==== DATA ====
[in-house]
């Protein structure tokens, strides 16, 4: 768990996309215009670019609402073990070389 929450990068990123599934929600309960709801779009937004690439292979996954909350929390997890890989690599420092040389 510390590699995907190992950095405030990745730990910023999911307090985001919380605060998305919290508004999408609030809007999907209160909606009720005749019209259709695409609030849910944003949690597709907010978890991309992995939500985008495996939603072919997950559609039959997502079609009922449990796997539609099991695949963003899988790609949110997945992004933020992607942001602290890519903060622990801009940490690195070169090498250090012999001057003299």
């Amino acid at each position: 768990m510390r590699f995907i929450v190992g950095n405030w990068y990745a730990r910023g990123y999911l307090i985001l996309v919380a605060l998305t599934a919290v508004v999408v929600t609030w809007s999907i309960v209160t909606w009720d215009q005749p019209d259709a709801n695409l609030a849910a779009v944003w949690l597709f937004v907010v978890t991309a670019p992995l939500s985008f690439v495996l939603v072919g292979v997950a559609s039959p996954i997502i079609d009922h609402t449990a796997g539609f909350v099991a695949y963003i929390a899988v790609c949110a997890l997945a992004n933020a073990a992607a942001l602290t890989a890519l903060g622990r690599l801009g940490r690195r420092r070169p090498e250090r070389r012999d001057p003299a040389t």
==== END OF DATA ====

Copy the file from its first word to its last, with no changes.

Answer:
[in-house]
């Protein structure tokens, strides 16, 4: 768990996309215009670019609402073990070389 929450990068990123599934929600309960709801779009937004690439292979996954909350929390997890890989690599420092040389 510390590699995907190992950095405030990745730990910023999911307090985001919380605060998305919290508004999408609030809007999907209160909606009720005749019209259709695409609030849910944003949690597709907010978890991309992995939500985008495996939603072919997950559609039959997502079609009922449990796997539609099991695949963003899988790609949110997945992004933020992607942001602290890519903060622990801009940490690195070169090498250090012999001057003299």
């Amino acid at each position: 768990m510390r590699f995907i929450v190992g950095n405030w990068y990745a730990r910023g990123y999911l307090i985001l996309v919380a605060l998305t599934a919290v508004v999408v929600t609030w809007s999907i309960v209160t909606w009720d215009q005749p019209d259709a709801n695409l609030a849910a779009v944003w949690l597709f937004v907010v978890t991309a670019p992995l939500s985008f690439v495996l939603v072919g292979v997950a559609s039959p996954i997502i079609d009922h609402t449990a796997g539609f909350v099991a695949y963003i929390a899988v790609c949110a997890l997945a992004n933020a073990a992607a942001l602290t890989a890519l903060g622990r690599l801009g940490r690195r420092r070169p090498e250090r070389r012999d001057p003299a040389t």